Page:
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									Annamária Fábián (Eötvös Loránd University, Hungary), "'According to my bond...' - More
                 or Less?: King Lear and its Bonds in its Adaptations"

In the famous first scene of Shakespeare's King Lear Cordelia is disinherited for her plain
"nothing" and her plainer "I love your majesty according to my bond, no more nor less." All
the events of the play later emerge from this vacuum of nothingness and from this bond,
which turns out to be more than less, and which remains the only unquestionable reality by
the end of the play.
        What if not only the king and his daughters, but also texts can (or cannot: see the
other two girls of Lear) have this bond, so overwhelming and so powerfully (un)creative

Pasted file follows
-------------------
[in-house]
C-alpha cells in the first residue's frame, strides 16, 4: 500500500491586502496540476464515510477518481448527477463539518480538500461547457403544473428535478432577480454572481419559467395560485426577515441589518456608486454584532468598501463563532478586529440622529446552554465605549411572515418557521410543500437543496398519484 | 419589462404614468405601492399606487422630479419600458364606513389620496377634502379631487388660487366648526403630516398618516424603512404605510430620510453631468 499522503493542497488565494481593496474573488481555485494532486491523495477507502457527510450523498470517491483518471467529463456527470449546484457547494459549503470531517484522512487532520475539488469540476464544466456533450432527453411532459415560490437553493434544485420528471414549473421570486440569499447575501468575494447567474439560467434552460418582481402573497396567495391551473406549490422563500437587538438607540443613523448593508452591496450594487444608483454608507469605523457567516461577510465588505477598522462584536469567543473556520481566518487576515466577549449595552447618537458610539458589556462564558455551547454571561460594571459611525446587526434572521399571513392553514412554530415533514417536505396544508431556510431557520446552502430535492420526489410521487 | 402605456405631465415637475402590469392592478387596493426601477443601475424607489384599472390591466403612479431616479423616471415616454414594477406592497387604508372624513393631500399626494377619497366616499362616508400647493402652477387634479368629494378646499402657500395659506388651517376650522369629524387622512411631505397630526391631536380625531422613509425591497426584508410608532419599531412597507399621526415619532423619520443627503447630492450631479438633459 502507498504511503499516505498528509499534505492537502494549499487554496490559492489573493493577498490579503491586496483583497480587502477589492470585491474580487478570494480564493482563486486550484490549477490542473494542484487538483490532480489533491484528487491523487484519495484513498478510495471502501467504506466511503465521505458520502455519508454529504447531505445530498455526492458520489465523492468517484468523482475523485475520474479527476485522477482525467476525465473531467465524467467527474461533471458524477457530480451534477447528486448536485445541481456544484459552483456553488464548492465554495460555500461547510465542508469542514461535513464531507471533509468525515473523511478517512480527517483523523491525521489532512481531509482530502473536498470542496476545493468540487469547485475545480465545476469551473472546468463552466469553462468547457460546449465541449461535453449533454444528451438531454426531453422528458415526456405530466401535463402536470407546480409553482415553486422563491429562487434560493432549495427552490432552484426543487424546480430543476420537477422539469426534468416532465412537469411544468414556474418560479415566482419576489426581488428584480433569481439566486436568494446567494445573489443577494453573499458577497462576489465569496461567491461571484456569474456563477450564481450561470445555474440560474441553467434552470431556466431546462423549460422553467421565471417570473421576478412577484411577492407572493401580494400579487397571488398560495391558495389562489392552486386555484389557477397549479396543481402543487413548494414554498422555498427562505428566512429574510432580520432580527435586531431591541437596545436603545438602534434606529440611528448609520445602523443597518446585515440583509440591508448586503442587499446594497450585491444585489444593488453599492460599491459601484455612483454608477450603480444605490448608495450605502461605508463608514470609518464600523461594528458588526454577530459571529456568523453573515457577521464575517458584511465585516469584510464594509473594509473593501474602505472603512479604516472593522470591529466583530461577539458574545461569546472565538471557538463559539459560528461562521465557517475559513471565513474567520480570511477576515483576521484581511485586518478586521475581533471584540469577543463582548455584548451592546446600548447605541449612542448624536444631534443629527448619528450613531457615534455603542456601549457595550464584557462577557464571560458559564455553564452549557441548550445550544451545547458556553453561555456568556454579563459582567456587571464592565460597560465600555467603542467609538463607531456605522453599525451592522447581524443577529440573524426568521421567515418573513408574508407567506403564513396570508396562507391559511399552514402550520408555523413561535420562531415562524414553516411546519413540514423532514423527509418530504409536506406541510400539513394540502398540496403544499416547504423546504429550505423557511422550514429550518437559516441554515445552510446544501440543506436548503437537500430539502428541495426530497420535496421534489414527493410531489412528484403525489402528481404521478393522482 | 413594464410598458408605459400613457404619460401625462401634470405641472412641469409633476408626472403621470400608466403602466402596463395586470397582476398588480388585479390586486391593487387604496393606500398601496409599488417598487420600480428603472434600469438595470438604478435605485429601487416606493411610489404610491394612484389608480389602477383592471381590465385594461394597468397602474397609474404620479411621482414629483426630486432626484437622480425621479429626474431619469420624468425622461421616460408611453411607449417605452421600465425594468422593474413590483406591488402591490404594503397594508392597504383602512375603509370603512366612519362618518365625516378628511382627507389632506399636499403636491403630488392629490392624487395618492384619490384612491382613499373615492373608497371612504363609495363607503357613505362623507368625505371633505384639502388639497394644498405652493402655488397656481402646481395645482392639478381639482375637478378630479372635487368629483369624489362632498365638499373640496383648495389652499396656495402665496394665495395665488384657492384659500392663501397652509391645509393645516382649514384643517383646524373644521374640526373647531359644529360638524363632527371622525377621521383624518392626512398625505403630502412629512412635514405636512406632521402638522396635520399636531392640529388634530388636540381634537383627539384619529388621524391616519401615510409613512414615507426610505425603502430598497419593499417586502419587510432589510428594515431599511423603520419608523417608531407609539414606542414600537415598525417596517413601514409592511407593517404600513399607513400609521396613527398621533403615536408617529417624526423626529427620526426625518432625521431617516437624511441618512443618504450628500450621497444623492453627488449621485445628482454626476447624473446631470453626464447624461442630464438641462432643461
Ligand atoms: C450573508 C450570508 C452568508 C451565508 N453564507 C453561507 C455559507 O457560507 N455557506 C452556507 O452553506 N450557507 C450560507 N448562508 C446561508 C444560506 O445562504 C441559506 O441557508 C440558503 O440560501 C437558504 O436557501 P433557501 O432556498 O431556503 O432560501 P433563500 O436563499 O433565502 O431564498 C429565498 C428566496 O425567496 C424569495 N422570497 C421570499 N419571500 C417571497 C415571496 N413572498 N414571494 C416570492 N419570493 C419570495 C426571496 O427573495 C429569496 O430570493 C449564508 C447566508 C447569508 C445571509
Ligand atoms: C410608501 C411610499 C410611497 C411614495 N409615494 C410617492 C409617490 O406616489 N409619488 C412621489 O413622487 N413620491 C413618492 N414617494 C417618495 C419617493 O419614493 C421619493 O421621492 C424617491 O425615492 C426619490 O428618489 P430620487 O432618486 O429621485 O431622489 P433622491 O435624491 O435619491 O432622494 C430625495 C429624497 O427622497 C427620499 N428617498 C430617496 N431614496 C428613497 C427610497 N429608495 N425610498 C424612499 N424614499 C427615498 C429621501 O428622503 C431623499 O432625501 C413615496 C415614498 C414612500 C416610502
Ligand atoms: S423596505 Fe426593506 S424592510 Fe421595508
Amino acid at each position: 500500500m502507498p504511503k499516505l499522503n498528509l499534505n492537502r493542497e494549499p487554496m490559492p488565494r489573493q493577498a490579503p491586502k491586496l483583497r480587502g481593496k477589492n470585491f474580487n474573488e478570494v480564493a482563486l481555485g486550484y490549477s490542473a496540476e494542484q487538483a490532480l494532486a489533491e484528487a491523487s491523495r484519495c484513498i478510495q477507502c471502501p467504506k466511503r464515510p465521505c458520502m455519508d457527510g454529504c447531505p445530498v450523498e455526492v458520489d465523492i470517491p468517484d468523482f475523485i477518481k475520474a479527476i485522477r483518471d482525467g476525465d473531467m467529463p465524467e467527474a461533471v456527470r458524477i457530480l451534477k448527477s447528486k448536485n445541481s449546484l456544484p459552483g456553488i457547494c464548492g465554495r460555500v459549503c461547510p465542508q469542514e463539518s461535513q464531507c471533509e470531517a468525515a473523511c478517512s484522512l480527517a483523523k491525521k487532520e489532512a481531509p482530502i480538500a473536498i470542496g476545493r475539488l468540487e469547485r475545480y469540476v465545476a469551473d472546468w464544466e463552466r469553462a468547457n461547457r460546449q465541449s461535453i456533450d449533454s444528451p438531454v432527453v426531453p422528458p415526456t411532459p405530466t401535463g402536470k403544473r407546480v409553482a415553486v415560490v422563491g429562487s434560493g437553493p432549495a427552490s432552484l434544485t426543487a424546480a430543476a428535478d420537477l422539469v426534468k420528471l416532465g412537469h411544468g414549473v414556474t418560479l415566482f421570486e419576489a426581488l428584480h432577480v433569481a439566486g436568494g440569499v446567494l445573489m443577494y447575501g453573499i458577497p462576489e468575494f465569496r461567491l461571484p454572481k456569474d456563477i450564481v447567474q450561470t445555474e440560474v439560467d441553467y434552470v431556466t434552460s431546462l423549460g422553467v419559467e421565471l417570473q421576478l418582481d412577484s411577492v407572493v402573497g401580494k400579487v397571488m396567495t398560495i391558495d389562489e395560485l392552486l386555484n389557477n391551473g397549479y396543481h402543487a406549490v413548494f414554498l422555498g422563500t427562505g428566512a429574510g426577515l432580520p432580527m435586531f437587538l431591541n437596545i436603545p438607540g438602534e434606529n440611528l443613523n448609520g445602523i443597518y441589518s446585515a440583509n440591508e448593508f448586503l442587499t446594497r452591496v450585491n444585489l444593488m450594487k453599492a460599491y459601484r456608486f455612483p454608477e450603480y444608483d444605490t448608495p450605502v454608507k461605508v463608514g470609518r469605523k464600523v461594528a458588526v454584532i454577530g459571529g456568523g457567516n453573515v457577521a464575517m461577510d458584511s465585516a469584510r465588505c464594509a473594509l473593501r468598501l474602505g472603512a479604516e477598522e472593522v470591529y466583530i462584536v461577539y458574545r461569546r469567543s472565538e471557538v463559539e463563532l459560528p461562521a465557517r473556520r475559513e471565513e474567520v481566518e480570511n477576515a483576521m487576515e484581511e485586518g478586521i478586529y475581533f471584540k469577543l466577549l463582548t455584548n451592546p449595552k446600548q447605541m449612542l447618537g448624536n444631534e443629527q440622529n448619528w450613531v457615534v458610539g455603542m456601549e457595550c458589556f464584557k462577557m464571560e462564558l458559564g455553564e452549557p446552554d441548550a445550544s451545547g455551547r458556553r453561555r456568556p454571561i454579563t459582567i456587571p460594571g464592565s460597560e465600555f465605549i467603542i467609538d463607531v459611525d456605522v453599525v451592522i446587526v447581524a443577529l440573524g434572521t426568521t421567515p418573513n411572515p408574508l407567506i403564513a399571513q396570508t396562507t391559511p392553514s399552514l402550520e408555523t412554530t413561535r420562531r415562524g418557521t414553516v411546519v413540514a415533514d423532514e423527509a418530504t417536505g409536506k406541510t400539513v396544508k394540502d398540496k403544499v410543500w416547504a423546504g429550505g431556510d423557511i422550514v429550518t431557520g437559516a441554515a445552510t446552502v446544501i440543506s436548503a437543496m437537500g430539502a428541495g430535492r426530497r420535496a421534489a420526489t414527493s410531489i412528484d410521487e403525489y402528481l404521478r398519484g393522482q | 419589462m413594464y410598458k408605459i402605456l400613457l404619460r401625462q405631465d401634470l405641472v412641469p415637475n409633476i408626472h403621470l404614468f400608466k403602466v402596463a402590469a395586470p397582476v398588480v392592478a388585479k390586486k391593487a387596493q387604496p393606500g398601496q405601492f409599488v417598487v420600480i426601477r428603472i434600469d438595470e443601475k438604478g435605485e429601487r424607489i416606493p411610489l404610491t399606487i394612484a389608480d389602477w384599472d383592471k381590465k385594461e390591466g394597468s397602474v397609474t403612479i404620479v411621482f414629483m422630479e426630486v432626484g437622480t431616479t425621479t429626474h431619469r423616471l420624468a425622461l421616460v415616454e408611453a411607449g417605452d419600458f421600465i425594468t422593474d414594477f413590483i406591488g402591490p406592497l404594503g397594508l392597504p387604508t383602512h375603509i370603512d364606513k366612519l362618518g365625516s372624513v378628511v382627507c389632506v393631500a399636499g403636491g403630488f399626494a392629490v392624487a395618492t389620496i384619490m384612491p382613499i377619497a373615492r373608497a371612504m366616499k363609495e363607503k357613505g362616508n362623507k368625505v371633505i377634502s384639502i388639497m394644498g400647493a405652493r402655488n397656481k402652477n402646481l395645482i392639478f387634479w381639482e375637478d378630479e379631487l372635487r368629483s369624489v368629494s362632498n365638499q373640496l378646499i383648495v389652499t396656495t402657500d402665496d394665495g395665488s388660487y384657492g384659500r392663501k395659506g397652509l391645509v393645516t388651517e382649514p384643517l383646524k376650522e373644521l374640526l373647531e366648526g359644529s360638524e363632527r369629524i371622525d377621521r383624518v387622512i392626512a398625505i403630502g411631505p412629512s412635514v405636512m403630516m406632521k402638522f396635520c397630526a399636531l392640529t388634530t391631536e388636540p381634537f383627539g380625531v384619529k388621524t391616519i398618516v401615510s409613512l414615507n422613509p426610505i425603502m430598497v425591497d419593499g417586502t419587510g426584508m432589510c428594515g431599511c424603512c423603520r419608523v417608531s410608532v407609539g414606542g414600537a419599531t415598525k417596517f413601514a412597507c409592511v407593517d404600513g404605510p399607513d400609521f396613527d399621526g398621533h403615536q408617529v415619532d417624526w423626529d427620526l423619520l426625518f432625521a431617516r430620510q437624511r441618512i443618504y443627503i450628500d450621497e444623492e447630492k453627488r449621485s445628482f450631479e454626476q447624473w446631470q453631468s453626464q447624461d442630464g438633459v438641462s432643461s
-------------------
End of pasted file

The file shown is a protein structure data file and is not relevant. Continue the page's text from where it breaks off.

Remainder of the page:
and (de)constructive? In my paper I would like to deal with the question of textual
adaptation, with special attention on this bond of the origin text and the adaptations. I
would like to examine the different "behaviours" that are possible for texts towards their
origin text, which is, in this case, Shakespeare's King Lear.
                The number of adaptations to be examined and compared is limited (only
three will be discussed), time being a very powerful limiting force on the one hand, and due
to the prolific work of post-Shakespearean writers, who rewrote ("bettered", "slightly"
altered or "genetically" recreated) the origin play, Shakespeare's King Lear. I therefore
chose three plays to deal with, a restoration reconstruction (Nahum Tate's King Lear), and
two twentieth century adaptations, a "communist" (Bond's Lear) and a "feminist" (Elaine
Feinstein and the WTG: Lear's Daughters) approach. The three offer very different readings
of the bond problem, and hopefully they will be able to say something not only about the
Shakespeare-and-rewriters' texts, but about the general mechanism of literature concerning

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